Tuesday, May 29, 2007

Russian Car Sales & Net Oil Exports

Russian car boom catches eye of Japan, Germany



Oil boom's impact

All in all, the maximum output capacities of plants operated or planned by overseas automakers is approaching 1 million cars per year. Clearly, something is up in mother Russia.

To put matters simply, Russia is experiencing a good old-fashioned oil boom. Its deepening ties with European energy suppliers, along with rising prices of crude oil and other resources, has created a steady stream of revenue. Having gone through a major economic crisis as recently as 1998, the country has made a complete about face and is now prudently stockpiling funds for future rainy days.

It has also been generous with its citizens. Income tax in Russia is levied at an across-the-board rate of 13 percent, making it the lowest of the major industrialized nations. Combined with extremely low utility costs, as well as pent-up demand for goods after decades of state rule, and the deepening thirst for cars comes as no surprise.

Furthermore, car ownership in Russia is still at a relatively low level of less than 20 percent. Compare that with Germany, where it's over 50 percent, or Japan, which has 44 percent. And the average age of a car in Russia is approaching 10 years, which means many car owners will soon be looking for a replacement. All of these factors add up to a steeply growing market, especially for foreign makes.

In 2002, only 112,000 foreign cars were sold in Russia. This year, the VDA is forecasting that 1,350,000 foreign vehicles will be sold — a 12-fold increase. Conversely, sales of Russian-produced cars have been on a steady decline, from 857,000 in 2002 to a forecast of 750,000 in 2007.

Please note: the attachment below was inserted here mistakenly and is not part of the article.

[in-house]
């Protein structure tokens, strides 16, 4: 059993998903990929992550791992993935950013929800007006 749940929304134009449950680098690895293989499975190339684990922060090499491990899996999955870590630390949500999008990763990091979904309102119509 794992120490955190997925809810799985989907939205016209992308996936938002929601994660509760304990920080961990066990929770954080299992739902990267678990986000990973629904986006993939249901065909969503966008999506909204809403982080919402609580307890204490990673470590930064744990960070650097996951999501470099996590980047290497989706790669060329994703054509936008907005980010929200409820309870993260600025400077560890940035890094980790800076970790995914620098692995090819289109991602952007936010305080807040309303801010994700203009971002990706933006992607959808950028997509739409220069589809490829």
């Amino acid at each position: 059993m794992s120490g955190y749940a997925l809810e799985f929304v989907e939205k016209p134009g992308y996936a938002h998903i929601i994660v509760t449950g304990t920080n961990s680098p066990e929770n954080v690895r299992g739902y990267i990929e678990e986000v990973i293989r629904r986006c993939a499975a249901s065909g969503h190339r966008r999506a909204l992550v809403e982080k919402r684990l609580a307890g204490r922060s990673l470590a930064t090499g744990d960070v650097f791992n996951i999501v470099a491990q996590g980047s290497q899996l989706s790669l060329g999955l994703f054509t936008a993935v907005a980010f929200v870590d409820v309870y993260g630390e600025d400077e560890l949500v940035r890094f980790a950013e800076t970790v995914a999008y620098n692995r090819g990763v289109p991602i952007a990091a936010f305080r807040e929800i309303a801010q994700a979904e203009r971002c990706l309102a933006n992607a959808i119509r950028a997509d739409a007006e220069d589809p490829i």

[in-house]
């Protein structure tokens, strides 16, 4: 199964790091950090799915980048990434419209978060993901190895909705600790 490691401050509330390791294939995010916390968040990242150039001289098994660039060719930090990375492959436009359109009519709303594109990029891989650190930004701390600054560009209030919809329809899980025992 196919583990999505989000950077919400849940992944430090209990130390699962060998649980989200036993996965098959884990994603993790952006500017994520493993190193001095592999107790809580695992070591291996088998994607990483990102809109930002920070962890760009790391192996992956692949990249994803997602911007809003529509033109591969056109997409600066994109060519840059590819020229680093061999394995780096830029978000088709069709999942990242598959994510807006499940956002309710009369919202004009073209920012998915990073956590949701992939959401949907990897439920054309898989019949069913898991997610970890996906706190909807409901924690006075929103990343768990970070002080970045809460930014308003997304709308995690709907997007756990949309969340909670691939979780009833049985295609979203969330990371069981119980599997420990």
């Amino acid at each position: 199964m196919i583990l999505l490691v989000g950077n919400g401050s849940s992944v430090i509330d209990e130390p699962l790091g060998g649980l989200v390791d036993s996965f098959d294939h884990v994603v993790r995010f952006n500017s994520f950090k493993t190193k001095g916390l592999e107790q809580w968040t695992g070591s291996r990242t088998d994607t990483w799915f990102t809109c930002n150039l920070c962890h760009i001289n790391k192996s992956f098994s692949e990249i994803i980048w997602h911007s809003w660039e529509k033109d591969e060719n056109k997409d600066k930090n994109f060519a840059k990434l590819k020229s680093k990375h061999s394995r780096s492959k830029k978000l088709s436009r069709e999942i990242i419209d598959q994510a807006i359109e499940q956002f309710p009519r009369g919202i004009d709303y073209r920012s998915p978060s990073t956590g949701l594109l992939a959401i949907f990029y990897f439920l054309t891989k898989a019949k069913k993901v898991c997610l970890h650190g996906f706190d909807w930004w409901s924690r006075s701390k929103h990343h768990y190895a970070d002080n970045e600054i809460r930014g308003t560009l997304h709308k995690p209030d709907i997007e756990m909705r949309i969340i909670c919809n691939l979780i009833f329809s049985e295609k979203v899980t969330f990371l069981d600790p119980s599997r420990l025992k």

My comments:

This is a perfect example of the “Export Land” Model, where rising domestic consumption in exporting countries can overwhelm increases in oil production, resulting in lower net oil exports. As I warned in January, 2006 (see my article, “Net Oil Exports Revisited), net oil exports by the top three net oil exporters (Saudi Arabia, Russia and Norway) fell from 2005 to 2006 (EIA data). Based on the captioned article, since 2002, foreign car sales in Russia have been increasing at the rate of about 50% per year (doubling about every 1.4 years). I wonder what effect this will have on gasoline consumption in Russia?

By the way, my Net Oil Exports article appears to be quite popular on the web. Out of about 1.8 million listings for Net Oil Exports on Google, the article is consistently in the top five, and it is generally #1. (I should point out that I built on work done by Matt Simmons and Kenneth Deffeyes, et al, using "Khebab's" graphs.)

This graph shows a hypothetical oil exporting country where a 5% annual decline rate in oil production and a 2.5% annual rate of increase in domestic oil consumption results in a 50% decline in net oil exports in 4.5 years (a decline rate of 16% per year).

As production actually starts declining, many exporting countries will show double digit declines in net exports. For example, from January, 2006 to April, 2007, Mexican oil exports declined 18%, a decline rate of 16% per year, on a month to month basis.

In my opinion, because of the Export Land Model, the ongoing decline in world crude oil production, relative to May, 2005, will look more like a crash from the point of view of importing countries.

Based on our mathematical models (Hubbert Linearization), Russia, at least their mature basins, is at about the same stage of depletion as the United States, in the vicinity of 85% depleted. This suggests that when Russian oil production turns down again (no later than next year, in my opinion), it will be a very sharp decline.

Jeffrey J. Brown